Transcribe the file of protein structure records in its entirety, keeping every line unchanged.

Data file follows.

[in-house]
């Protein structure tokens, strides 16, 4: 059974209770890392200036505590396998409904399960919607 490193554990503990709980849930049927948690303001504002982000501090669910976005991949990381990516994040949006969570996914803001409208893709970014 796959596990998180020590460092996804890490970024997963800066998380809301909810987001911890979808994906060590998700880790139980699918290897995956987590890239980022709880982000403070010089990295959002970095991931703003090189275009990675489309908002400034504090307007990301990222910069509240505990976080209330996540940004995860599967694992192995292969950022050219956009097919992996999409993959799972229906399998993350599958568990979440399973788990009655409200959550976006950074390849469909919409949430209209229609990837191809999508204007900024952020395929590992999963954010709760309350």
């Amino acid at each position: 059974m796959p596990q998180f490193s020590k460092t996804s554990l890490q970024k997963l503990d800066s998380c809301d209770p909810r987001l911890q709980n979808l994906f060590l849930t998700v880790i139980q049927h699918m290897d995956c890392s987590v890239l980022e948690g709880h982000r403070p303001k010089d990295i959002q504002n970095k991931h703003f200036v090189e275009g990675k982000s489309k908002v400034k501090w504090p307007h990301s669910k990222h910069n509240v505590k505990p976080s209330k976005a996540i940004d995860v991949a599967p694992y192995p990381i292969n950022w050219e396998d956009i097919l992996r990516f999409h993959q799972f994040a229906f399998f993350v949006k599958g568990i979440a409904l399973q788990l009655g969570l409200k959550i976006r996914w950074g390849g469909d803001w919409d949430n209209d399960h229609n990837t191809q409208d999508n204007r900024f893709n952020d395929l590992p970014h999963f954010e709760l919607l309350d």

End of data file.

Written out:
[in-house]
């Protein structure tokens, strides 16, 4: 059974209770890392200036505590396998409904399960919607 490193554990503990709980849930049927948690303001504002982000501090669910976005991949990381990516994040949006969570996914803001409208893709970014 796959596990998180020590460092996804890490970024997963800066998380809301909810987001911890979808994906060590998700880790139980699918290897995956987590890239980022709880982000403070010089990295959002970095991931703003090189275009990675489309908002400034504090307007990301990222910069509240505990976080209330996540940004995860599967694992192995292969950022050219956009097919992996999409993959799972229906399998993350599958568990979440399973788990009655409200959550976006950074390849469909919409949430209209229609990837191809999508204007900024952020395929590992999963954010709760309350």
């Amino acid at each position: 059974m796959p596990q998180f490193s020590k460092t996804s554990l890490q970024k997963l503990d800066s998380c809301d209770p909810r987001l911890q709980n979808l994906f060590l849930t998700v880790i139980q049927h699918m290897d995956c890392s987590v890239l980022e948690g709880h982000r403070p303001k010089d990295i959002q504002n970095k991931h703003f200036v090189e275009g990675k982000s489309k908002v400034k501090w504090p307007h990301s669910k990222h910069n509240v505590k505990p976080s209330k976005a996540i940004d995860v991949a599967p694992y192995p990381i292969n950022w050219e396998d956009i097919l992996r990516f999409h993959q799972f994040a229906f399998f993350v949006k599958g568990i979440a409904l399973q788990l009655g969570l409200k959550i976006r996914w950074g390849g469909d803001w919409d949430n209209d399960h229609n990837t191809q409208d999508n204007r900024f893709n952020d395929l590992p970014h999963f954010e709760l919607l309350d």